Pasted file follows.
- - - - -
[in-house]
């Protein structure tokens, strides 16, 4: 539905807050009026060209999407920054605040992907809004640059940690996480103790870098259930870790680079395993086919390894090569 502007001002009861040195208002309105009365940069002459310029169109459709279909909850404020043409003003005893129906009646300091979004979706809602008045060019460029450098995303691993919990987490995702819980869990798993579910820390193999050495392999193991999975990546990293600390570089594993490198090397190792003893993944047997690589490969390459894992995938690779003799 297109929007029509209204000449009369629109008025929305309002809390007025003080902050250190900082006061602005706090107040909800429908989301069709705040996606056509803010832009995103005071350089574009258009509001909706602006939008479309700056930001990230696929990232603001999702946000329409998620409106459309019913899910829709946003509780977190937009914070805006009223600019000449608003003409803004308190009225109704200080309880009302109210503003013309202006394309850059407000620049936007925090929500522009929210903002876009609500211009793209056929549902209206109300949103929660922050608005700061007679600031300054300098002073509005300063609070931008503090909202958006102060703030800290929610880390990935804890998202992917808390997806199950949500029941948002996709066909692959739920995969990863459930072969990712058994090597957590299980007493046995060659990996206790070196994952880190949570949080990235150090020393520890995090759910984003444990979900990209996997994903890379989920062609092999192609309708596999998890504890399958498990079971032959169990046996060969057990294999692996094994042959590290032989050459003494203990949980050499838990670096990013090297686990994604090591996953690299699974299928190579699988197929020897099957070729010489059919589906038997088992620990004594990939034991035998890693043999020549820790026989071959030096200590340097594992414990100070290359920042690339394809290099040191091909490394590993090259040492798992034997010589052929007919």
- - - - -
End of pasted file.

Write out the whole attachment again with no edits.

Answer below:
[in-house]
């Protein structure tokens, strides 16, 4: 539905807050009026060209999407920054605040992907809004640059940690996480103790870098259930870790680079395993086919390894090569 502007001002009861040195208002309105009365940069002459310029169109459709279909909850404020043409003003005893129906009646300091979004979706809602008045060019460029450098995303691993919990987490995702819980869990798993579910820390193999050495392999193991999975990546990293600390570089594993490198090397190792003893993944047997690589490969390459894992995938690779003799 297109929007029509209204000449009369629109008025929305309002809390007025003080902050250190900082006061602005706090107040909800429908989301069709705040996606056509803010832009995103005071350089574009258009509001909706602006939008479309700056930001990230696929990232603001999702946000329409998620409106459309019913899910829709946003509780977190937009914070805006009223600019000449608003003409803004308190009225109704200080309880009302109210503003013309202006394309850059407000620049936007925090929500522009929210903002876009609500211009793209056929549902209206109300949103929660922050608005700061007679600031300054300098002073509005300063609070931008503090909202958006102060703030800290929610880390990935804890998202992917808390997806199950949500029941948002996709066909692959739920995969990863459930072969990712058994090597957590299980007493046995060659990996206790070196994952880190949570949080990235150090020393520890995090759910984003444990979900990209996997994903890379989920062609092999192609309708596999998890504890399958498990079971032959169990046996060969057990294999692996094994042959590290032989050459003494203990949980050499838990670096990013090297686990994604090591996953690299699974299928190579699988197929020897099957070729010489059919589906038997088992620990004594990939034991035998890693043999020549820790026989071959030096200590340097594992414990100070290359920042690339394809290099040191091909490394590993090259040492798992034997010589052929007919």